If there is no definition of role, it’s going to be really hard to grow and scale. So, before ever thinking about growing and scaling your team, to highly define each role inside of your sales organization will set you up for success.
How could you use a playbook to identify high priority gaps & challenges?
The sales function to help identify key gaps that the business might be having is critical. The salespeople are on the front lines—usually the ones who are most interacting with the prospects and customers to actually understand the pains and challenges they’re facing. If there’s a gap of not taking that information from the sales folks to go to product, services, marketing, so on and so forth, the business might be at a standstill.
I would have all of these organizations actually combined together. At HubSpot we call it “sparketing:” sales, product and marketing. We actually all really tightly align to make sure our sales folks are giving the product and marketing teams the ammo they need in order to best educate and build the right tools. Marketing learns from sales and product what they can do to best s educate the potential prospects at scale. And product learns from marketing and sales to listen to what the heck prospects are asking for so they can prioritize where they should be spending their time building the right products, services or goods.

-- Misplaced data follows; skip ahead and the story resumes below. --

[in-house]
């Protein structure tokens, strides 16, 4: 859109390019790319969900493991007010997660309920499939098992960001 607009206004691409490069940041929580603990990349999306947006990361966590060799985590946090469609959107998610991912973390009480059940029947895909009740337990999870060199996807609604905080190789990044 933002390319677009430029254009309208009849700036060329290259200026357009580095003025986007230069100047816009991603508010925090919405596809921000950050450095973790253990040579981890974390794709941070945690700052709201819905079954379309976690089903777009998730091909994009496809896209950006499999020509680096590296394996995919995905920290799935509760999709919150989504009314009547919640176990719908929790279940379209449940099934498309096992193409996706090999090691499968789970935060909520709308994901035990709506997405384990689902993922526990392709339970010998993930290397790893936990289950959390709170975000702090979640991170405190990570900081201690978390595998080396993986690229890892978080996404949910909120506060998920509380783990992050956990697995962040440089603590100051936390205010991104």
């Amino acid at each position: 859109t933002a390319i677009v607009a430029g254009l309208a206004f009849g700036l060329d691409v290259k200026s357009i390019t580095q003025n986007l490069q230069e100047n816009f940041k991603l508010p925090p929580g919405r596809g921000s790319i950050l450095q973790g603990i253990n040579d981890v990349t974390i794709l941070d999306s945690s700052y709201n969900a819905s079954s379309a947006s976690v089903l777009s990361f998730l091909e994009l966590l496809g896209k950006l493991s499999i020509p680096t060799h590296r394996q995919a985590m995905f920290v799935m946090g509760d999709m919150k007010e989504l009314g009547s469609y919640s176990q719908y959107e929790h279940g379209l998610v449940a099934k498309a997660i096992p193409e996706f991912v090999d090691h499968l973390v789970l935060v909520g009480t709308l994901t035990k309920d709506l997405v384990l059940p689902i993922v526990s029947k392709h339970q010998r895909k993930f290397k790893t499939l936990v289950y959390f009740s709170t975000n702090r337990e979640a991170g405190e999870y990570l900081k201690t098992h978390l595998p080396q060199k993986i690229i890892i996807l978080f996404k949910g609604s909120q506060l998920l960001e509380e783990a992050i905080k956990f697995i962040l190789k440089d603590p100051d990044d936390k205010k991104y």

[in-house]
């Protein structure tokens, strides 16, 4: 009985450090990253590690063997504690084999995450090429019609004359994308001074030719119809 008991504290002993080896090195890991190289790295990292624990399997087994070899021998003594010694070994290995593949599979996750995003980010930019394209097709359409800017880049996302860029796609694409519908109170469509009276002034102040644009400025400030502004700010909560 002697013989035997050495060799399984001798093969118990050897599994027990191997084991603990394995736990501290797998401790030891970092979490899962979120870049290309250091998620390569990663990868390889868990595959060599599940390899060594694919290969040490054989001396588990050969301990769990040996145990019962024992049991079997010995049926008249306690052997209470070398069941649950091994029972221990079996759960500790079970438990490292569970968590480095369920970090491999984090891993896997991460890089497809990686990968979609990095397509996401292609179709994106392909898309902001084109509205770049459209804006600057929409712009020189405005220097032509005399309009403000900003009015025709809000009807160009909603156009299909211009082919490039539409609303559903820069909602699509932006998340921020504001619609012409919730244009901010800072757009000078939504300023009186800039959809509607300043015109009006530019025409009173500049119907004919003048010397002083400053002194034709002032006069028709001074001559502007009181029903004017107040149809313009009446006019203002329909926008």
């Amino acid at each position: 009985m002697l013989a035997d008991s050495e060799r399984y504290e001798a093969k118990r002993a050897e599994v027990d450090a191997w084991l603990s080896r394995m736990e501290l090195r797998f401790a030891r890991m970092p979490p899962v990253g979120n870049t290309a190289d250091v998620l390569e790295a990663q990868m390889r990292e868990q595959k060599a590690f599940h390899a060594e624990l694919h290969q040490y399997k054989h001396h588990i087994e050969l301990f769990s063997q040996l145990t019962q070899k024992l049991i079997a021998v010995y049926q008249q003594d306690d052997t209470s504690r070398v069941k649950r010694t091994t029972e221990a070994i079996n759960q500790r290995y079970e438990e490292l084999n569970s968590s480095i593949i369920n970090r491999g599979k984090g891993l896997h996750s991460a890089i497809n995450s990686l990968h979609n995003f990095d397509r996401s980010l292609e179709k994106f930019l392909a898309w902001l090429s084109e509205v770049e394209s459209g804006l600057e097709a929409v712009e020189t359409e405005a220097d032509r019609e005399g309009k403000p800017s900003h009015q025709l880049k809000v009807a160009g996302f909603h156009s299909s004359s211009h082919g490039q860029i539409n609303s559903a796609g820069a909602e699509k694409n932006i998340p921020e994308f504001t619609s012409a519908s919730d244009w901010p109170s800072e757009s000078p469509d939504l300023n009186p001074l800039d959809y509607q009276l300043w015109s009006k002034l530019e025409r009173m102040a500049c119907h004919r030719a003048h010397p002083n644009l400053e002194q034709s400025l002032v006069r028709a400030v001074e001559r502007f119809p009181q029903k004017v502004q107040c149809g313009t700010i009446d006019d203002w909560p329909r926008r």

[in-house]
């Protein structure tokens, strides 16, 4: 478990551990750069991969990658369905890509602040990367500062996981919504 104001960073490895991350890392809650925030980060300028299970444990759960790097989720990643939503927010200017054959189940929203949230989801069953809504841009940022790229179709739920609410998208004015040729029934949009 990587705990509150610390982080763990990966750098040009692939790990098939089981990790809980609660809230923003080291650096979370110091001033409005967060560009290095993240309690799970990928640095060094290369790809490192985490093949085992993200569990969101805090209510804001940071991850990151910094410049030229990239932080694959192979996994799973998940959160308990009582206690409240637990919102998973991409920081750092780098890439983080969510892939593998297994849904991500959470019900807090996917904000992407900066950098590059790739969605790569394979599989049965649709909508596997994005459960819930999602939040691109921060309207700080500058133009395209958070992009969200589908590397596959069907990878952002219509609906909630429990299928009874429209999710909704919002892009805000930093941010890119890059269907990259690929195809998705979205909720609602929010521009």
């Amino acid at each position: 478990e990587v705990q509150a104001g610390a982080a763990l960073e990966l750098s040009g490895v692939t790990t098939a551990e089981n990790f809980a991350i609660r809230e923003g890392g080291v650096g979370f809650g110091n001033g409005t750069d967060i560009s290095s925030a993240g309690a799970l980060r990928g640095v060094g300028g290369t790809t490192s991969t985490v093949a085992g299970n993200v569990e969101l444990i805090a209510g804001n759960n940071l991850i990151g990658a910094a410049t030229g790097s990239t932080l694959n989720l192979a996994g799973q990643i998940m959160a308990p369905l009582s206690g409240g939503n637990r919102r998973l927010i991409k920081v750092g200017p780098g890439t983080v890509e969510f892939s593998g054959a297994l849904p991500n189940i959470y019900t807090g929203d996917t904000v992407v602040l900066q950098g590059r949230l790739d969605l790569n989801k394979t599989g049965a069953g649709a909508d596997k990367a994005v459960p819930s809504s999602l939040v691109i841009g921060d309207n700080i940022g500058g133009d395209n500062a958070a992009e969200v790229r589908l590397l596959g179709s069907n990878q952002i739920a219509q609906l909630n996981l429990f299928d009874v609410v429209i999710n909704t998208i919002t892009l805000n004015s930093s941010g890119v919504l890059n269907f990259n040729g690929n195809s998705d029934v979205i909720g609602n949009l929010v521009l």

It’s really important to have deep alignment across all three or more of those organizations to make sure that your business is being set up as best as it can for acquiring and retaining customers.
For scaling companies, what mix of tools work best for sales & account development?
The tools that are needed in order to scale a sales organization or even a business, for that matter? Just a quick stat, I think now software companies are on average are using about 15 different software tools. What’s kind of crazy is to think about adding another software to the mix that’s supposed to make you be more efficient might actually be making you less efficient. What I would encourage businesses to think about is, “What are the tools that you need?” Every business should have a CRM. Every business obviously needs a website. I would even encourage all businesses to think about how to do email marketing, and maybe even start exploring marketing automation that will tap into their sales, marketing and buyer journey process.
Things that we use over at HubSpot, we use HubSpot. For project management, we use a tool called Trello. There’s awesome heat-tracking tools where people click and maybe scroll on your website, like tools called Hotjar. There’s live chat tools that we’ve also built ourself, where you can actually just talk to different prospects and customers as they’re coming by your website.
As you think about your technology stack for sales and marketing, it’s really important to plug in the gaps. Whether or not you have a super high budget or no budget at all, you should continue to look and evaluate the tools you need at the time you need it.
This video is part of the Masters of Sales series. The series includes four modules: